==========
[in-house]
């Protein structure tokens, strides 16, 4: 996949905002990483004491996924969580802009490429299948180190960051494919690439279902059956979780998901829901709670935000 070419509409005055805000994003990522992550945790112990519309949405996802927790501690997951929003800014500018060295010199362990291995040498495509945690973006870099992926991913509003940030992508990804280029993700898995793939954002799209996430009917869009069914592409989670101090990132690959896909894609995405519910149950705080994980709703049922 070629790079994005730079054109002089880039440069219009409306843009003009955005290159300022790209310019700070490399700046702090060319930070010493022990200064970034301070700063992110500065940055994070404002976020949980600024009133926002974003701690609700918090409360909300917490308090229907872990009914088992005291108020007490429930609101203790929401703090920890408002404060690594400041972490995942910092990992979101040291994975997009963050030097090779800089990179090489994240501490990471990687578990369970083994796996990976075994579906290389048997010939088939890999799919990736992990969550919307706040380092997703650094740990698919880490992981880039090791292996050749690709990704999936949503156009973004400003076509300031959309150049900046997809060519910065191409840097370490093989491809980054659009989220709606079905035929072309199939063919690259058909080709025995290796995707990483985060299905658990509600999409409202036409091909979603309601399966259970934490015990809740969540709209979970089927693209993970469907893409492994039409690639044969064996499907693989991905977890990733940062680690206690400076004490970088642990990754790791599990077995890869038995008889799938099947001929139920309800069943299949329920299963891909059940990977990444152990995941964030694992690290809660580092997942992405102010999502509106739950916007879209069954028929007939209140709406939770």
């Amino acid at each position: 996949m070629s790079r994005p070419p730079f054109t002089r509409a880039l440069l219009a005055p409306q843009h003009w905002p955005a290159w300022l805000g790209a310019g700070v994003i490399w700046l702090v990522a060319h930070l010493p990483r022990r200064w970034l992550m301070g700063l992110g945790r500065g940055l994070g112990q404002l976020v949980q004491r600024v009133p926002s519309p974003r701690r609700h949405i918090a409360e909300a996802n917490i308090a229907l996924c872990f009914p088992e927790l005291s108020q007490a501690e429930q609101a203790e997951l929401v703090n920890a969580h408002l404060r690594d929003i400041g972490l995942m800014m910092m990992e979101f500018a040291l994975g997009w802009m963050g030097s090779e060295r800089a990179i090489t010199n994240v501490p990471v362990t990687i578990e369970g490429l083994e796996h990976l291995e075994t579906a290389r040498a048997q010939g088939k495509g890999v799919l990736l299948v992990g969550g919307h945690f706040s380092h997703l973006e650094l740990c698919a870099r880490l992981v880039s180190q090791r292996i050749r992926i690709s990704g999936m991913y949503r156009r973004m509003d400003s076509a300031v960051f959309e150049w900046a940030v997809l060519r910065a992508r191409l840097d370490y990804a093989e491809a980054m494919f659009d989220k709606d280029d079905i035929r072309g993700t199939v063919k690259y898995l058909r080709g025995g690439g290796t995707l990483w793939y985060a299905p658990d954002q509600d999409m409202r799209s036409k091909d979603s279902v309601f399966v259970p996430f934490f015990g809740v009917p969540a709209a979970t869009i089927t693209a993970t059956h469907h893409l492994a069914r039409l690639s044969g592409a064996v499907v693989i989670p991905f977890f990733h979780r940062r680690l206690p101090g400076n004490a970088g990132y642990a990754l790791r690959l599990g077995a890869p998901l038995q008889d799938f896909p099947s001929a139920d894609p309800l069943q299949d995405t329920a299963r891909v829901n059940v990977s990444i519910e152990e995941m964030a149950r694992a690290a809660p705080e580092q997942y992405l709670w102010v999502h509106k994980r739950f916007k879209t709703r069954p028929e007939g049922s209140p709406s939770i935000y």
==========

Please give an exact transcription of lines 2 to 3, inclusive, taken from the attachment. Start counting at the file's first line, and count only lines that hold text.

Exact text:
């Protein structure tokens, strides 16, 4: 996949905002990483004491996924969580802009490429299948180190960051494919690439279902059956979780998901829901709670935000 070419509409005055805000994003990522992550945790112990519309949405996802927790501690997951929003800014500018060295010199362990291995040498495509945690973006870099992926991913509003940030992508990804280029993700898995793939954002799209996430009917869009069914592409989670101090990132690959896909894609995405519910149950705080994980709703049922 070629790079994005730079054109002089880039440069219009409306843009003009955005290159300022790209310019700070490399700046702090060319930070010493022990200064970034301070700063992110500065940055994070404002976020949980600024009133926002974003701690609700918090409360909300917490308090229907872990009914088992005291108020007490429930609101203790929401703090920890408002404060690594400041972490995942910092990992979101040291994975997009963050030097090779800089990179090489994240501490990471990687578990369970083994796996990976075994579906290389048997010939088939890999799919990736992990969550919307706040380092997703650094740990698919880490992981880039090791292996050749690709990704999936949503156009973004400003076509300031959309150049900046997809060519910065191409840097370490093989491809980054659009989220709606079905035929072309199939063919690259058909080709025995290796995707990483985060299905658990509600999409409202036409091909979603309601399966259970934490015990809740969540709209979970089927693209993970469907893409492994039409690639044969064996499907693989991905977890990733940062680690206690400076004490970088642990990754790791599990077995890869038995008889799938099947001929139920309800069943299949329920299963891909059940990977990444152990995941964030694992690290809660580092997942992405102010999502509106739950916007879209069954028929007939209140709406939770």
């Amino acid at each position: 996949m070629s790079r994005p070419p730079f054109t002089r509409a880039l440069l219009a005055p409306q843009h003009w905002p955005a290159w300022l805000g790209a310019g700070v994003i490399w700046l702090v990522a060319h930070l010493p990483r022990r200064w970034l992550m301070g700063l992110g945790r500065g940055l994070g112990q404002l976020v949980q004491r600024v009133p926002s519309p974003r701690r609700h949405i918090a409360e909300a996802n917490i308090a229907l996924c872990f009914p088992e927790l005291s108020q007490a501690e429930q609101a203790e997951l929401v703090n920890a969580h408002l404060r690594d929003i400041g972490l995942m800014m910092m990992e979101f500018a040291l994975g997009w802009m963050g030097s090779e060295r800089a990179i090489t010199n994240v501490p990471v362990t990687i578990e369970g490429l083994e796996h990976l291995e075994t579906a290389r040498a048997q010939g088939k495509g890999v799919l990736l299948v992990g969550g919307h945690f706040s380092h997703l973006e650094l740990c698919a870099r880490l992981v880039s180190q090791r292996i050749r992926i690709s990704g999936m991913y949503r156009r973004m509003d400003s076509a300031v960051f959309e150049w900046a940030v997809l060519r910065a992508r191409l840097d370490y990804a093989e491809a980054m494919f659009d989220k709606d280029d079905i035929r072309g993700t199939v063919k690259y898995l058909r080709g025995g690439g290796t995707l990483w793939y985060a299905p658990d954002q509600d999409m409202r799209s036409k091909d979603s279902v309601f399966v259970p996430f934490f015990g809740v009917p969540a709209a979970t869009i089927t693209a993970t059956h469907h893409l492994a069914r039409l690639s044969g592409a064996v499907v693989i989670p991905f977890f990733h979780r940062r680690l206690p101090g400076n004490a970088g990132y642990a990754l790791r690959l599990g077995a890869p998901l038995q008889d799938f896909p099947s001929a139920d894609p309800l069943q299949d995405t329920a299963r891909v829901n059940v990977s990444i519910e152990e995941m964030a149950r694992a690290a809660p705080e580092q997942y992405l709670w102010v999502h509106k994980r739950f916007k879209t709703r069954p028929e007939g049922s209140p709406s939770i935000y």